Blaze by Richard Bachman [Book]

Blaze by Richard BachmanOnce upon a time, a fellow named Richard Bachman wrote Blaze on an Olivetti typewriter, then turned the machine over to Stephen King, who used it to write Carrie. Bachman died in 1985 (“cancer of the pseudonym”), but this last gripping Bachman novel resurfaced after being hidden away for decades an unforgettable crime story tinged with sadness and suspense. Clayton Blaisdell, Jr., was always a small-time delinquent. None too bright either, thanks to the beatings he got as a kid. Then Blaze met George Rackley, a seasoned pro with a hundred cons and one big idea. The kidnapping should go off without a hitch, with George as the brains behind their dangerous scheme. But there’s only one problem: by the time the deal goes down, Blaze’s partner in crime is dead. Or is he? – GOODREADS.COM

I can’t tell you rightfully how long it has been since I read a book from Stephen King.  I can tell you that I spent a whole lot of time between the ages of 8-18 living in the worlds he created.  Whether it was digging into his books, or watching the many film adaptations, he was a huge inspiration to me.  I can remember watching Maximum Overdrive or The Shining with my Grandma in the late hours, loving the sensational amount of fear I was feeling.  I remember reading his short story Apt Pupil in my sophomore year of high school during Sustained Silent Reading time and becoming so damn entranced that I hadn’t noticed that the bell had rung, and I was going to miss my next class.  Funny how the god damn teacher didn’t say a word, but that’s probably a whole other story.

There is a reason Stephen King might very well be the most famous writer in modern American history.  He is a writer that anybody can get into, and almost everybody has.  He released work as feverishly as Woody Allen makes films, and he has a natural ability to be able to turn everything he sees into a story.  And he has been doing it for over 40 years.  One thing I could never understand, because I never really cared to Google it anyway, is why a man with the name Stephen King would use a pseudonym like Richard Bachman.  Your name has King in it!  King!  This should be wore like a god damned badge of honor, not as a hidden little secret from the world.  But no matter, a guy with such immense talent as this can call himself Archibald Big Nuts Johnson III and it will still create some amazing work.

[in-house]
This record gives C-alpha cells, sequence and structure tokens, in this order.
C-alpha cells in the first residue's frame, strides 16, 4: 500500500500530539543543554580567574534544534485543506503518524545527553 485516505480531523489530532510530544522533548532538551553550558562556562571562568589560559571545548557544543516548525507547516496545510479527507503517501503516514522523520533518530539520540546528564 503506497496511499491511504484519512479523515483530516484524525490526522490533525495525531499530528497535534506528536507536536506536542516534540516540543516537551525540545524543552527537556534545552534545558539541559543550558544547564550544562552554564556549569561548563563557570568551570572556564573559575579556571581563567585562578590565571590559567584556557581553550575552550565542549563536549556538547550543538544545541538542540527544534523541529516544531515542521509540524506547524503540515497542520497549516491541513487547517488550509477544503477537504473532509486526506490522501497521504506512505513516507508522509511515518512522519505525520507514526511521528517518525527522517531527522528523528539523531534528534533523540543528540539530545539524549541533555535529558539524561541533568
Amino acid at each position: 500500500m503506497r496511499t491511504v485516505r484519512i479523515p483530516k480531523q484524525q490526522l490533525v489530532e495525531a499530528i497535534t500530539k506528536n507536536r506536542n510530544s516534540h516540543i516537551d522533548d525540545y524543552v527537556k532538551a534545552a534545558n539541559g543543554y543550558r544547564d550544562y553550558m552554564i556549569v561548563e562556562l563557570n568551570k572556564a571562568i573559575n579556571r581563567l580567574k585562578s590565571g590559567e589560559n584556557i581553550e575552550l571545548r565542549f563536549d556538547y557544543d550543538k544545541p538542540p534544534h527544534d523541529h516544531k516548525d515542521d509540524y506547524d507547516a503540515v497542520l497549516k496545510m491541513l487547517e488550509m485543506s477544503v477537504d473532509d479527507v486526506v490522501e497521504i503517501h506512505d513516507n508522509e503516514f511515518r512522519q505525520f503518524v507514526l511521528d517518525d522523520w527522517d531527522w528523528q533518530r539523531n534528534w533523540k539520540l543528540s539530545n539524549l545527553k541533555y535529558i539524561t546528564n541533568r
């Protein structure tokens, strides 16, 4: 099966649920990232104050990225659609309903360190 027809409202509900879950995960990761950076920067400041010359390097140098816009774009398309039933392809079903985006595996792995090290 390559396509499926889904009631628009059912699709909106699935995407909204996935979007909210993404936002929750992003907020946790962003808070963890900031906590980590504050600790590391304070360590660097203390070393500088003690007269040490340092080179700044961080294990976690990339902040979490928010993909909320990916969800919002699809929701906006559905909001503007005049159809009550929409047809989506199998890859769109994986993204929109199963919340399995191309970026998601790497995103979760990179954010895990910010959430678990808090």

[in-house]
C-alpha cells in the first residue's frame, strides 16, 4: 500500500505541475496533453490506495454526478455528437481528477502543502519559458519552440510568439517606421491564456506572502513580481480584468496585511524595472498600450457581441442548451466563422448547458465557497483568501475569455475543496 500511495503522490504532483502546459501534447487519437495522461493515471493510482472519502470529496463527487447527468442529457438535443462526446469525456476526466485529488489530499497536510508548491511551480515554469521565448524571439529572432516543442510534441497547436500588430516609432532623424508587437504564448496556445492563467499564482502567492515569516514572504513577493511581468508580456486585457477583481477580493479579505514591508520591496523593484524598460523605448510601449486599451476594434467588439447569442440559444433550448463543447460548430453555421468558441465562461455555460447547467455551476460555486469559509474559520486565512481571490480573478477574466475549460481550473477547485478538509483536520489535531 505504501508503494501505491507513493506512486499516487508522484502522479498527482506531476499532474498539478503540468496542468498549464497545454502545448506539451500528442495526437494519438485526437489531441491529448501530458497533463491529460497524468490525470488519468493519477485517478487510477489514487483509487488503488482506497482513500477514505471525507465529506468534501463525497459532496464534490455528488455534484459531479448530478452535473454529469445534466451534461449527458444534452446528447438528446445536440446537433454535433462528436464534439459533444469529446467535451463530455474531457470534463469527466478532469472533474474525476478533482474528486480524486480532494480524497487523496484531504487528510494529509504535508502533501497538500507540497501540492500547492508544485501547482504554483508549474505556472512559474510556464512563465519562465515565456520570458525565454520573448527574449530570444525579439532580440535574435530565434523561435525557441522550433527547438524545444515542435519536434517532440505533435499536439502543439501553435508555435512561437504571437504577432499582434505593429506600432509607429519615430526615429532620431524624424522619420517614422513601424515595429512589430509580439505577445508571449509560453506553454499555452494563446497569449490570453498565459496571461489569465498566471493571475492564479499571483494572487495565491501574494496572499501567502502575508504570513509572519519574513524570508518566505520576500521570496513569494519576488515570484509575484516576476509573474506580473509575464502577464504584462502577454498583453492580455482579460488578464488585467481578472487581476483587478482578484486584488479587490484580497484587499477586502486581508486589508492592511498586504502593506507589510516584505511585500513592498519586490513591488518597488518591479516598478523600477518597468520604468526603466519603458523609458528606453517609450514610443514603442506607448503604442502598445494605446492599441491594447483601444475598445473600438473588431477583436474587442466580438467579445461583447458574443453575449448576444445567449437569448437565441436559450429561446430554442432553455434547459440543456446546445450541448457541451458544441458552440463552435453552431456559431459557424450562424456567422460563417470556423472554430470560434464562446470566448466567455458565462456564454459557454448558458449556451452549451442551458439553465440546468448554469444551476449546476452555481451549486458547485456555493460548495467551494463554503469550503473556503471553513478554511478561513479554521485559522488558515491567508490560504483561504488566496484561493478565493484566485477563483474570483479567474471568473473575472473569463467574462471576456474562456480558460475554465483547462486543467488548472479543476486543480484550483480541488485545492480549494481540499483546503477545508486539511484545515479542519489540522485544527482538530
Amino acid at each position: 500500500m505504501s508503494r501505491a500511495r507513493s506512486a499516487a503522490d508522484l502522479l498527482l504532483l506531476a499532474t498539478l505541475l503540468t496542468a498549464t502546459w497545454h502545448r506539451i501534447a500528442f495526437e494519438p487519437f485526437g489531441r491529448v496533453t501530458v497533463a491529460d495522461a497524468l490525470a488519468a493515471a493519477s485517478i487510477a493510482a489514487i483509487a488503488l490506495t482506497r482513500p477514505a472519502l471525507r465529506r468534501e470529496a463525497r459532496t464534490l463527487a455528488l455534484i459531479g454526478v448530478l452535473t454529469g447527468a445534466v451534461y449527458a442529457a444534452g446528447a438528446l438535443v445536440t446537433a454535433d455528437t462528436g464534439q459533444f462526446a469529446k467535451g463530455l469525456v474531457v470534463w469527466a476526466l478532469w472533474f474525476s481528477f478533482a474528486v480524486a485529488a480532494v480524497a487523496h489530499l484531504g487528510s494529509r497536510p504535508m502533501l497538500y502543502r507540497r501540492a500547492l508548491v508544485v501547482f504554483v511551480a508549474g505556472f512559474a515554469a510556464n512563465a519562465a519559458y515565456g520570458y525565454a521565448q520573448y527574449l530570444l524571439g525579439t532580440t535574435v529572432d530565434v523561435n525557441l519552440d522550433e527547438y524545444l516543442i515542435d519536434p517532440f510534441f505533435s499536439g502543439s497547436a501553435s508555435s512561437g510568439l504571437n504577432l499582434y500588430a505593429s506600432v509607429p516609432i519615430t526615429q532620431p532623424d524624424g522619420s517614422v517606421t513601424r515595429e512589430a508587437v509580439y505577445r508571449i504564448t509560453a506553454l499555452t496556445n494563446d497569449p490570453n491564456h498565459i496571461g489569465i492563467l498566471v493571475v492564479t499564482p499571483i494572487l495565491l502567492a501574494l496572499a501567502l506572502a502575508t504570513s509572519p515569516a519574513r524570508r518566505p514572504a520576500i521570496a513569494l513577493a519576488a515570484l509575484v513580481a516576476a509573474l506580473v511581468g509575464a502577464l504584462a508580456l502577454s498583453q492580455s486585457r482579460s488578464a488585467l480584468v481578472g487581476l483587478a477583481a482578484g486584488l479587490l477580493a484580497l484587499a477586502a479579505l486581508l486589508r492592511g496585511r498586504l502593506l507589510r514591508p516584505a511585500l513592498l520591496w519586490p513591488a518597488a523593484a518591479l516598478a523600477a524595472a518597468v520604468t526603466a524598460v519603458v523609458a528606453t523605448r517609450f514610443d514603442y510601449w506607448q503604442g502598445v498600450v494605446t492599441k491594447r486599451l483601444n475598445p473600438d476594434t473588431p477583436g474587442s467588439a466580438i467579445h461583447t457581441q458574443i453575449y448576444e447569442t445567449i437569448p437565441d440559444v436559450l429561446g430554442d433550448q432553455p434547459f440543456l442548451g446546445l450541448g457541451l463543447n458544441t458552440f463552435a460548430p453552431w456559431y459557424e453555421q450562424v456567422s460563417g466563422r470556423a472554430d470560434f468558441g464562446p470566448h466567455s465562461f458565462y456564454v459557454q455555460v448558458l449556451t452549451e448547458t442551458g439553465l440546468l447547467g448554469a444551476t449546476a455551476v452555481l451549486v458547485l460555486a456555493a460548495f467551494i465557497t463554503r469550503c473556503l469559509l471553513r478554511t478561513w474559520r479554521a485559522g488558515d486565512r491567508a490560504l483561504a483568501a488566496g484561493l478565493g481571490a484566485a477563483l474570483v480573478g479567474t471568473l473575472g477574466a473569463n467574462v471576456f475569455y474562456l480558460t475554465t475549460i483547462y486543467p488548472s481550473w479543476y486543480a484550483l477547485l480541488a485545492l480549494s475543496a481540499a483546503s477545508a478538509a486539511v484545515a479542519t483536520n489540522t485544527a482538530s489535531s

The story behind Blaze is that it was written in the early 70’s by “Richard Bachman”, and found by Stephen King about 30 years later.  King updated and touched up the book a bit, and finally released this treasure to the world.  I have heard a lot of talk about Stephen King simply slinging out bullshit just because he knows it will sell if it has his name on it.  Sort of like Quentin Tarantino does on shitty kung fu movies, except King puts more effort into his work rather than just throwing money at the RZA and says Go!  And as I mentioned earlier, I haven’t read much of King since high school (holy shit that was a long time ago!) so I don’t really know what he is up to these days.  Blaze is obviously a 40 year old novel written in a very different time, only slightly reinvented.  And unlike to so many “never before seen” type of works we see being reinvented by wealthy writers lately, this is a fucking brilliant piece of literature.

Richard BachmanIn the books introduction, written by Stephen King, it is clearly stated that this was an early piece of work for him, and that it is highly influenced by John Steinbeck’s Of Mice and Men.  This was a very wonderful revelation to come to know before reading the book.  This is because anybody who went to junior high school will instantly understand the reference, even if King had said nothing at all.  Blaze is obviously Lenny.  And hell, the George character in this book is incredibly similar to the George character in Of Mice and Men.  Instead of a “wabbit”, this book has an actual baby named Joe.  And the same sentiments towards this big Oaf become amazingly clear, and you find yourself rooting for the “bad guy”.  Yes, the similarities are obvious and clear.  Yet the story has an original freshness that is undeniable.  I think it is just a sort of American spirit that many of us have.  We want to root for the little guy (or the giant dope) and see them prosper, although we know in the end that many books are a reflection of the real world, and it probably isn’t going to work out in the end.  Yet we routinely show our inner support for a book’s antagonist even though we know we will only be let down.  And Blaze is a good one for this type of set up.  I was sure this silly fuck head was going to get away with it, right up until the very end.

I was honestly surprised at how much I got into this story.  There is nothing starkly complex about it, which I can appreciate.  Aside from our beloved Oaf hearing the voice of his recently deceased friend, there is no sense of science fiction in this work, which is how I have always preferred King’s work.  There really is nothing to take away from this book that we haven’t already taken from other stories.  I am not ashamed to say that I am cashing this book in as just another beautiful number to the already astonishingly impressive library of Stephen King.

Note: 2014 is the first year for book reviews at Trainwreck’d Society.  We will be making a valiant effort to read and review at least 100 books.  This is review #11.  Be sure to stay in touch and be on the lookout for further reviews throughout 2014.  Be sure to let us know if we are falling behind.  For a complete list of book reviews, click HERE.  Enjoy!

About rontrembathiii
write. write. write.

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